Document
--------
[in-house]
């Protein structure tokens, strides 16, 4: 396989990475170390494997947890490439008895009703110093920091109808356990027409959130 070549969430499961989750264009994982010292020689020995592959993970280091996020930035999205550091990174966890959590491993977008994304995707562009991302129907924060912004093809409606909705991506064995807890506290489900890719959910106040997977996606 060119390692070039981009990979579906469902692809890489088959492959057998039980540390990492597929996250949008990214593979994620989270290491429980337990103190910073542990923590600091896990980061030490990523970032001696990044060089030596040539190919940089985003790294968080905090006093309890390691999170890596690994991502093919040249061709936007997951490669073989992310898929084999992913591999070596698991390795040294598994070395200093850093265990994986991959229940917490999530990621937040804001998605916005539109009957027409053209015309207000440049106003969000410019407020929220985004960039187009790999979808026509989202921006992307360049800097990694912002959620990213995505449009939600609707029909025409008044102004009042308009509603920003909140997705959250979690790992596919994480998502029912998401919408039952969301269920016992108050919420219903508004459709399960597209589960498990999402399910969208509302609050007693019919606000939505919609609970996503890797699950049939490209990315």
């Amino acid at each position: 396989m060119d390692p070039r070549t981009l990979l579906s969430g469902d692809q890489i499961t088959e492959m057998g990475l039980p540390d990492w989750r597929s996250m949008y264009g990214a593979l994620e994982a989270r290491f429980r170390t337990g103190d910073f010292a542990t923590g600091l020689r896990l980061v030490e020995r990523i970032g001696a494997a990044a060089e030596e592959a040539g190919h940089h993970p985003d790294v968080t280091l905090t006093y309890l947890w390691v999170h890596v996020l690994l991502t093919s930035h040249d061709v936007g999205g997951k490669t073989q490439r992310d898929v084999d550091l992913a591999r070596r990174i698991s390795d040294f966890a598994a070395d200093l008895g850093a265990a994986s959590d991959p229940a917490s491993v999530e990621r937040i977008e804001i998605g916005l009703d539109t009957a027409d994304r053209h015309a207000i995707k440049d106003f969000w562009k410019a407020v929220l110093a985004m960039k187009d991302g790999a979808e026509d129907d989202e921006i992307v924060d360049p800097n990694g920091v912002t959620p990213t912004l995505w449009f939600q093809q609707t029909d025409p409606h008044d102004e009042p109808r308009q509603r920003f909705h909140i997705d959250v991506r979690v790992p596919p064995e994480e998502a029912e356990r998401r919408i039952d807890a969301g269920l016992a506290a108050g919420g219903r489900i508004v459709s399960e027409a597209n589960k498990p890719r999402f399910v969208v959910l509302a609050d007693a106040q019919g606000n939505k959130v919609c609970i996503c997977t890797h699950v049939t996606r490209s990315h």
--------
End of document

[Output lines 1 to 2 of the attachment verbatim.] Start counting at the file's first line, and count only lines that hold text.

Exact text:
[in-house]
């Protein structure tokens, strides 16, 4: 396989990475170390494997947890490439008895009703110093920091109808356990027409959130 070549969430499961989750264009994982010292020689020995592959993970280091996020930035999205550091990174966890959590491993977008994304995707562009991302129907924060912004093809409606909705991506064995807890506290489900890719959910106040997977996606 060119390692070039981009990979579906469902692809890489088959492959057998039980540390990492597929996250949008990214593979994620989270290491429980337990103190910073542990923590600091896990980061030490990523970032001696990044060089030596040539190919940089985003790294968080905090006093309890390691999170890596690994991502093919040249061709936007997951490669073989992310898929084999992913591999070596698991390795040294598994070395200093850093265990994986991959229940917490999530990621937040804001998605916005539109009957027409053209015309207000440049106003969000410019407020929220985004960039187009790999979808026509989202921006992307360049800097990694912002959620990213995505449009939600609707029909025409008044102004009042308009509603920003909140997705959250979690790992596919994480998502029912998401919408039952969301269920016992108050919420219903508004459709399960597209589960498990999402399910969208509302609050007693019919606000939505919609609970996503890797699950049939490209990315």